Earth’s Iconic Waves, Observed by Landsat

Editor’s note: The following text is a transcript of the video and includes links to detailed descriptions of each satellite image.

With more than 370,000 miles of coastline on Earth, there are plenty of places where epic waves build up, curl over, and hurtle toward the shore—much to the thrill of surfers.

There are some places where these waves are so magnificent that they can be seen from space.

With the broad perspective of satellites, we can see how these iconic waves develop into the world’s tallest, longest, fastest, and heaviest.

Off the southern coast of Tahiti, the heavy waves at Teahupo’o are influenced by the island’s remoteness.

The swells from storms thousands of miles away often travel unimpeded across the South Pacific toward the southern coast.

These southwesterly swells carry energy across the deep, open ocean until crashing into the very shallow reef off Teahupo’o.

The waves heave a crushing amount of water toward the shore, rideable by the bravest surfers.

In Peru, the famously long waves at Chicama are influenced by the shape of the land.

Waves arriving from the open Pacific roll nearly parallel to this part of Peru’s coastline.

They start to roll up at a cape that juts into the Pacific.

Then they progressively break at a series of four points along the shoreline.

Swells overturn and peel as they roll over the ever-shallower seafloor.

When conditions are just right, surfers can ride Chicama’s waves for minutes at a time.

Off Maui’s southern shore, ripping-fast waves known as “freight trains” show up in summer, spurred by faraway storms.

The late-season waves in this image were probably influenced by Hurricane Walaka, a category-4 storm brewing nearly 1,000 miles away.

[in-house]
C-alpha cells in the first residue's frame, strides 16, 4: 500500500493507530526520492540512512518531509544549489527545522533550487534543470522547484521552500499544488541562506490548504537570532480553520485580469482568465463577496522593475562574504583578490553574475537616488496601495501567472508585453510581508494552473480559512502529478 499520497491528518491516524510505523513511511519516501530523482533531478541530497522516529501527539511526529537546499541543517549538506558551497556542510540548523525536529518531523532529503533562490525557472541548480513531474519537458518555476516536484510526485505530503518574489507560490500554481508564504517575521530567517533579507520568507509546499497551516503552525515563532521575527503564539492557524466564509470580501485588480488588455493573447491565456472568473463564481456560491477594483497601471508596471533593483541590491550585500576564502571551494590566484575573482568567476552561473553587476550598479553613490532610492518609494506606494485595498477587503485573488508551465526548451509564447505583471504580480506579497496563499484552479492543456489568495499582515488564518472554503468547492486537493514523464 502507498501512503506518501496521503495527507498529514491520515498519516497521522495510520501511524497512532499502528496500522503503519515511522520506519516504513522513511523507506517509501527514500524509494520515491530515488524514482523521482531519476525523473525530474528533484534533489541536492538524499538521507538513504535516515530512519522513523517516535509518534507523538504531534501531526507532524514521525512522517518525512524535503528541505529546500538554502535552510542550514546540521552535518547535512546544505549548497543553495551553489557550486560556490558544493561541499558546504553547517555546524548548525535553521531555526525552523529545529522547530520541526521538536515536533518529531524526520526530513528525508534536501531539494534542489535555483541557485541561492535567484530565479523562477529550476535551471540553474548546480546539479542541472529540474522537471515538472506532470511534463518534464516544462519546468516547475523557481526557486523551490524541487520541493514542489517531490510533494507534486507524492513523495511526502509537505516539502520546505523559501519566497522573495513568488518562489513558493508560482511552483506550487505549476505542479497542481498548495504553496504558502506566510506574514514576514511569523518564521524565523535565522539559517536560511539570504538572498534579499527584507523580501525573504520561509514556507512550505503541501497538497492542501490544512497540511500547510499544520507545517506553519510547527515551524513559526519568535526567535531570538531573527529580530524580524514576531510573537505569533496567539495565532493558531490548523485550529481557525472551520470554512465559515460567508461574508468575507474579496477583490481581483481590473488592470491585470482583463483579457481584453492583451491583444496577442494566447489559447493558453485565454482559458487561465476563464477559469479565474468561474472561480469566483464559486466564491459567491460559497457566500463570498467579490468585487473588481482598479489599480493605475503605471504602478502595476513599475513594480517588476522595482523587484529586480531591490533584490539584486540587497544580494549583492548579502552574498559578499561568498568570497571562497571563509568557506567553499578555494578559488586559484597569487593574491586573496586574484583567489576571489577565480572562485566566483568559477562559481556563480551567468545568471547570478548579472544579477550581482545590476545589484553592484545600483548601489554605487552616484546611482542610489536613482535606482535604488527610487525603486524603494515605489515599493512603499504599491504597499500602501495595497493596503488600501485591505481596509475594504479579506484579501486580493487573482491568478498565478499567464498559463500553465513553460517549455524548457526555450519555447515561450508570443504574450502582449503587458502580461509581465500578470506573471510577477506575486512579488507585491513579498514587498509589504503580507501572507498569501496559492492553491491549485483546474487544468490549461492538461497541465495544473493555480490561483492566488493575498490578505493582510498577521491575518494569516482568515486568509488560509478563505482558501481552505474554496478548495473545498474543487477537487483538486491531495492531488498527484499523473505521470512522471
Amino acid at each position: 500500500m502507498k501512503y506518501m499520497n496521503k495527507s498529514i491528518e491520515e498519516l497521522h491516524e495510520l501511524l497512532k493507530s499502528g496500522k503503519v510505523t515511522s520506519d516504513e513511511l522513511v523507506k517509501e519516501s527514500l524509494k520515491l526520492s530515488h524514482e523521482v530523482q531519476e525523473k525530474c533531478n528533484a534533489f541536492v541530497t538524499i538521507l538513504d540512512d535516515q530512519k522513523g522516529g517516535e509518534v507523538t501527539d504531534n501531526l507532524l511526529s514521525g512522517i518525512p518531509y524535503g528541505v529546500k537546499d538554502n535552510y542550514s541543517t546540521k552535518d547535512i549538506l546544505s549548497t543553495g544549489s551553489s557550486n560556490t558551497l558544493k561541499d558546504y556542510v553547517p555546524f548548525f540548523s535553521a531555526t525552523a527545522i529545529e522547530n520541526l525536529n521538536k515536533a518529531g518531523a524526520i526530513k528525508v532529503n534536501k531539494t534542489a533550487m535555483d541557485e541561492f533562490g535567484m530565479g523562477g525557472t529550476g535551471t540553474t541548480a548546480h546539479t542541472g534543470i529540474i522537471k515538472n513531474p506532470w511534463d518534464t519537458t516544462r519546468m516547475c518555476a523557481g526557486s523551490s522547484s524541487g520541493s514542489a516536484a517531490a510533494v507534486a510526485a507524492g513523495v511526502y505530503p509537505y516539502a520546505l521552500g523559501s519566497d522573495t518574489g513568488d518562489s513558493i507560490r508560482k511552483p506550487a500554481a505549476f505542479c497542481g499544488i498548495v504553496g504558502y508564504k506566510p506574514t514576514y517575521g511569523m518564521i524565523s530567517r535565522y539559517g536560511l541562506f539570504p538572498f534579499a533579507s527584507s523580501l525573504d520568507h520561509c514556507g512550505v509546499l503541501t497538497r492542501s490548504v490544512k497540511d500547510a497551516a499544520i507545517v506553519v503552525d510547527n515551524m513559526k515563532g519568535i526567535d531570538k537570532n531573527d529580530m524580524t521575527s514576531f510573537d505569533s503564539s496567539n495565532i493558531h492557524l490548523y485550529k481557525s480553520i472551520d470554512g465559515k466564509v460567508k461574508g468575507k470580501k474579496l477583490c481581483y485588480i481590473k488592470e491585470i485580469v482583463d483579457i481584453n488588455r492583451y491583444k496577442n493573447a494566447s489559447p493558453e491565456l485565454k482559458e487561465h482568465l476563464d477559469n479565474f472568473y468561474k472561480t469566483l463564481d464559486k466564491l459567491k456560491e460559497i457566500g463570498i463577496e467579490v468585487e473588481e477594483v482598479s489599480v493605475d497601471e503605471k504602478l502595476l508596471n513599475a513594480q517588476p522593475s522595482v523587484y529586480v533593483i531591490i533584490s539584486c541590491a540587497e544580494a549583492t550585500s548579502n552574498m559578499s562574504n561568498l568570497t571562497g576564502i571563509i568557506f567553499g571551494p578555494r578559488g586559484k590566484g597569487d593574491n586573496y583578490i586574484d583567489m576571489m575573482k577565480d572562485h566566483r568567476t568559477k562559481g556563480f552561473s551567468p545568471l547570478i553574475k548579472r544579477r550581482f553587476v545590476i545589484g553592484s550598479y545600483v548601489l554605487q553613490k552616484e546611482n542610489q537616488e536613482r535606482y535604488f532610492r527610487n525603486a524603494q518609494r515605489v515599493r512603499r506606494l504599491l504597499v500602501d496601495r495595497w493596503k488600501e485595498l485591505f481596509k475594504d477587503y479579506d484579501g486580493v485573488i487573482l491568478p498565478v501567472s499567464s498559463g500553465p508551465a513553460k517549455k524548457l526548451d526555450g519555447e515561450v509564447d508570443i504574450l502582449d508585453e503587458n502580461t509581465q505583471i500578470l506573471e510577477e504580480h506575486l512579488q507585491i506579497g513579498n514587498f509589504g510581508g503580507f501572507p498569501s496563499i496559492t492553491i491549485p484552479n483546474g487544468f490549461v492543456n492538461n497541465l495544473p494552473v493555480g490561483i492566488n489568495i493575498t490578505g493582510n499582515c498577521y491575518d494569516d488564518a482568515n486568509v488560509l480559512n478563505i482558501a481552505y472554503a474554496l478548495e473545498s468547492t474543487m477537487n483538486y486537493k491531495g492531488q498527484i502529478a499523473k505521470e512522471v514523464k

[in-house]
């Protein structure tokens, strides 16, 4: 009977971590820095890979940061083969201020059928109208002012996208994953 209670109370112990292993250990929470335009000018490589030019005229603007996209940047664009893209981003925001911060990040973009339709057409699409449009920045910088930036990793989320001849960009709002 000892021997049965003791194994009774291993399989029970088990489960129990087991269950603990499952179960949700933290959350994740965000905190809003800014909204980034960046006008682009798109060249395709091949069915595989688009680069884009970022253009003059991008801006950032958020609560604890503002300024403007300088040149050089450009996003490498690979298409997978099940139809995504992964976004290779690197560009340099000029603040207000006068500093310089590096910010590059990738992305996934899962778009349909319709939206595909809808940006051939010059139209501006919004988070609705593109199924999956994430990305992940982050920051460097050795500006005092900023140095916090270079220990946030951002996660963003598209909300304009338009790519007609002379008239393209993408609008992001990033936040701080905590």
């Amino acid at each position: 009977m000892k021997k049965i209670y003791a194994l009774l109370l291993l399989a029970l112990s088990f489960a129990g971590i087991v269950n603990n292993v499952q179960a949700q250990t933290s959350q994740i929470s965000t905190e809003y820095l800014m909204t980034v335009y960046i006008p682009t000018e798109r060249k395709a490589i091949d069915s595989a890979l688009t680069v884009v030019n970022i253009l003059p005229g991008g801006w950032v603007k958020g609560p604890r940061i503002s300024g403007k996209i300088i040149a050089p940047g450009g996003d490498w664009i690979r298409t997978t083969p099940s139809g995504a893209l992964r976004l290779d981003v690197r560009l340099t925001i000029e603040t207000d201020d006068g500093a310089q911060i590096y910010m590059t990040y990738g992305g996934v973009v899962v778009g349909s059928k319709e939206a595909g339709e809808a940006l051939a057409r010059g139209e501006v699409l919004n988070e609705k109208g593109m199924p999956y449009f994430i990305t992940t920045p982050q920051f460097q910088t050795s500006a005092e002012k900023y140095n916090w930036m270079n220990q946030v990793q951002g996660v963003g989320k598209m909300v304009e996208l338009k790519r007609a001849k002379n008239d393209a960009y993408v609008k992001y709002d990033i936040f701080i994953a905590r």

The speed of the waves along this part of Maui comes from the dramatic transition of the seafloor from deep water to shallow.

Still, freight train waves are relatively rare, requiring swell to approach the bay from the perfect southerly direction.

Big-wave surfers can more consistently find extreme waves on the island’s north side, where during the winter months the waves come alive at a surf spot known as “Jaws.”

In Portugal, the waves at Nazaré sometimes build up due to far away storms.

In October 2020, towering waves piled up due to the remnants of Hurricane Epsilon and a low-pressure system near Greenland.

That’s when a Portuguese surfer reportedly surfed a wave more than 100 feet tall.

But storm systems alone cannot explain why the waves off Nazaré are routinely so large.

The waves are magnified and focused by a deep underwater canyon that comes to an end at Nazaré Bay.

All of these iconic waves are shaped by the unique features of our oceans and coasts.

There are many other coasts with waves revered by surfers. Given the vastness of Earth, there are probably a few more to be discovered.

Video by Kathryn Hansen. NASA Earth Observatory images by Lauren Dauphin, using Landsat data from the U.S. Geological Survey, topographic data from the Shuttle Radar Topography Mission (SRTM), and bathymetry data from the General Bathymetric Chart of the Oceans (GEBCO). Photographs “Teahupo’o Surfing” by The TerraMar Project; “Can you see the surfer?” by Luis Ascenso; “Local surfers from above” by neverything; “Jeff Rowley Jaws Peahi Maui Solo Surf Session Thanksgiving” by Jeff Rowley, are all licensed under CC BY 2.0. Photographs by Thom Milkovic, Gil Ribeiro, Karim Sakhibgareev, Carles Rabada, Bailey Mahon, Jeremy Bishop, Photoholgic, and Tim Marshall are from Unsplash. Music, “They Think I'm Alone Now (instrumental),” by Beach Creeper.

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